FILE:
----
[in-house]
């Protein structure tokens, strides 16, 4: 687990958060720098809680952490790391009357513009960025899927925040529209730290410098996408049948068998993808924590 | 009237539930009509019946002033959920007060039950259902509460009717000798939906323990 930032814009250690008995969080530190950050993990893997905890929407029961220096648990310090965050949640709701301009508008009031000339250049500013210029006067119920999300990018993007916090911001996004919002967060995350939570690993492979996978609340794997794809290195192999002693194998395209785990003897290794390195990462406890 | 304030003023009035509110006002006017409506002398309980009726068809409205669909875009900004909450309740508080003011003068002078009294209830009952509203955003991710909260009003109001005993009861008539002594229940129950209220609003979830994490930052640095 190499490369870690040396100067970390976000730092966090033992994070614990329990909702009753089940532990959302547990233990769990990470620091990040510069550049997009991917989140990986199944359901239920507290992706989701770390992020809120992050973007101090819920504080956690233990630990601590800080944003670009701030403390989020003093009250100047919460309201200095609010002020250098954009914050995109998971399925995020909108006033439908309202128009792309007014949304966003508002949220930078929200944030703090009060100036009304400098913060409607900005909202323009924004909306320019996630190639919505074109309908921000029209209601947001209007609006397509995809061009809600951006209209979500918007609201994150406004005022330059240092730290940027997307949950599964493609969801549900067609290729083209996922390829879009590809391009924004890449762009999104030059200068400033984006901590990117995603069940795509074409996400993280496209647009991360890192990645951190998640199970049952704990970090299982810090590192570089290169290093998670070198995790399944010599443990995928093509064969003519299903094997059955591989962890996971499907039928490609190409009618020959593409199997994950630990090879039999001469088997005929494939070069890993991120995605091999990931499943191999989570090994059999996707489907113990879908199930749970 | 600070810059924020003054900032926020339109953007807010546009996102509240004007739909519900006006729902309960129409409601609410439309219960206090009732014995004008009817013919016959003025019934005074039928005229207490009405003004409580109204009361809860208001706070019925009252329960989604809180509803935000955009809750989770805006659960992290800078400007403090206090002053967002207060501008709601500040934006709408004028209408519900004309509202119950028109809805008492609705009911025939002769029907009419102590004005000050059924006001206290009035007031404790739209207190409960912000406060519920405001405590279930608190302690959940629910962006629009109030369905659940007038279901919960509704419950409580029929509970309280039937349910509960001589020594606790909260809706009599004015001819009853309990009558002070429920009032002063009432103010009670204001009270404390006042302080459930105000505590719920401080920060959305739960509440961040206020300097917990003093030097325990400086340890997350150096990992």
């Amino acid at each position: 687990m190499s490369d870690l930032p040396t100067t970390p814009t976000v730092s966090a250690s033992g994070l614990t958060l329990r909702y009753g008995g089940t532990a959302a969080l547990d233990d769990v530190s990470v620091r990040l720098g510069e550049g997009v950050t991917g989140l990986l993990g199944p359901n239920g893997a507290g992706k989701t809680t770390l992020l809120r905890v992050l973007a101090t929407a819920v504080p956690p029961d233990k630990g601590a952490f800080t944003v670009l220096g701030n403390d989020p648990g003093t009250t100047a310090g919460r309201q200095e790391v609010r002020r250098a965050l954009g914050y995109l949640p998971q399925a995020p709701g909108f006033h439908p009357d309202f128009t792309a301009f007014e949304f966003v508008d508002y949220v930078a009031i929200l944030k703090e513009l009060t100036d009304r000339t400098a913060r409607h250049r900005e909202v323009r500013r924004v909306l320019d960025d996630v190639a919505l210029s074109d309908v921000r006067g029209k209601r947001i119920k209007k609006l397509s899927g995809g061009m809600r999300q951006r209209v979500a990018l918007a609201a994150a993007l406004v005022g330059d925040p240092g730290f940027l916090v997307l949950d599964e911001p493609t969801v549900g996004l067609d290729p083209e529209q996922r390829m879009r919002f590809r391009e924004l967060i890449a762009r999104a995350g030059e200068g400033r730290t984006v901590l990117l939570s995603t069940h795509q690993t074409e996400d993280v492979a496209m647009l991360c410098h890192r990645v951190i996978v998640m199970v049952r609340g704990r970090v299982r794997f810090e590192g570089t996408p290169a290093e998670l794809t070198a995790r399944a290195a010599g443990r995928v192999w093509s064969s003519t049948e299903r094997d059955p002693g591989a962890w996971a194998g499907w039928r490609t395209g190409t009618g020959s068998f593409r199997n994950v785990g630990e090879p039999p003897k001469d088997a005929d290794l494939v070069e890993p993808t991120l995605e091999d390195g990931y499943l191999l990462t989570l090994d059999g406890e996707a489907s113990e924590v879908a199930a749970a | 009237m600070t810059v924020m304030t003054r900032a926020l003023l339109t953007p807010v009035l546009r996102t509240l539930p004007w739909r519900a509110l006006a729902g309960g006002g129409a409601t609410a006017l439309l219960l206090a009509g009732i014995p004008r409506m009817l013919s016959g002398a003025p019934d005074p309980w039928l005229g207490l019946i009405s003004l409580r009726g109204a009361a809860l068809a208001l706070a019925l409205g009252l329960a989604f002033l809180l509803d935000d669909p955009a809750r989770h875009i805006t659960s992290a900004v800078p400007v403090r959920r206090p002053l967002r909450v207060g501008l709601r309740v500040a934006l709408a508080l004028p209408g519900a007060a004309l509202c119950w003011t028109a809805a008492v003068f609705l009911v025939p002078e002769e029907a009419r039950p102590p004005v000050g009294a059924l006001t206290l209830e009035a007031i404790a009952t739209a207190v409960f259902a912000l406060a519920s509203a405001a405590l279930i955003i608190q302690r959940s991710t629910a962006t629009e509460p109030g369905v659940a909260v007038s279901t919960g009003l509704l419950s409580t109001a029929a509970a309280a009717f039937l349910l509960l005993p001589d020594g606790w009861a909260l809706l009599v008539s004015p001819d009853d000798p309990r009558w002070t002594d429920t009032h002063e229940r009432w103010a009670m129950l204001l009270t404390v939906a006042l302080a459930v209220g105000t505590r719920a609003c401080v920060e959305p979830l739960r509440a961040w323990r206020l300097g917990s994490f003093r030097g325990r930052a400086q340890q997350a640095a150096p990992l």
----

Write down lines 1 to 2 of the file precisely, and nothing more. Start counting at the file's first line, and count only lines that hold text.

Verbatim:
[in-house]
């Protein structure tokens, strides 16, 4: 687990958060720098809680952490790391009357513009960025899927925040529209730290410098996408049948068998993808924590 | 009237539930009509019946002033959920007060039950259902509460009717000798939906323990 930032814009250690008995969080530190950050993990893997905890929407029961220096648990310090965050949640709701301009508008009031000339250049500013210029006067119920999300990018993007916090911001996004919002967060995350939570690993492979996978609340794997794809290195192999002693194998395209785990003897290794390195990462406890 | 304030003023009035509110006002006017409506002398309980009726068809409205669909875009900004909450309740508080003011003068002078009294209830009952509203955003991710909260009003109001005993009861008539002594229940129950209220609003979830994490930052640095 190499490369870690040396100067970390976000730092966090033992994070614990329990909702009753089940532990959302547990233990769990990470620091990040510069550049997009991917989140990986199944359901239920507290992706989701770390992020809120992050973007101090819920504080956690233990630990601590800080944003670009701030403390989020003093009250100047919460309201200095609010002020250098954009914050995109998971399925995020909108006033439908309202128009792309007014949304966003508002949220930078929200944030703090009060100036009304400098913060409607900005909202323009924004909306320019996630190639919505074109309908921000029209209601947001209007609006397509995809061009809600951006209209979500918007609201994150406004005022330059240092730290940027997307949950599964493609969801549900067609290729083209996922390829879009590809391009924004890449762009999104030059200068400033984006901590990117995603069940795509074409996400993280496209647009991360890192990645951190998640199970049952704990970090299982810090590192570089290169290093998670070198995790399944010599443990995928093509064969003519299903094997059955591989962890996971499907039928490609190409009618020959593409199997994950630990090879039999001469088997005929494939070069890993991120995605091999990931499943191999989570090994059999996707489907113990879908199930749970 | 600070810059924020003054900032926020339109953007807010546009996102509240004007739909519900006006729902309960129409409601609410439309219960206090009732014995004008009817013919016959003025019934005074039928005229207490009405003004409580109204009361809860208001706070019925009252329960989604809180509803935000955009809750989770805006659960992290800078400007403090206090002053967002207060501008709601500040934006709408004028209408519900004309509202119950028109809805008492609705009911025939002769029907009419102590004005000050059924006001206290009035007031404790739209207190409960912000406060519920405001405590279930608190302690959940629910962006629009109030369905659940007038279901919960509704419950409580029929509970309280039937349910509960001589020594606790909260809706009599004015001819009853309990009558002070429920009032002063009432103010009670204001009270404390006042302080459930105000505590719920401080920060959305739960509440961040206020300097917990003093030097325990400086340890997350150096990992």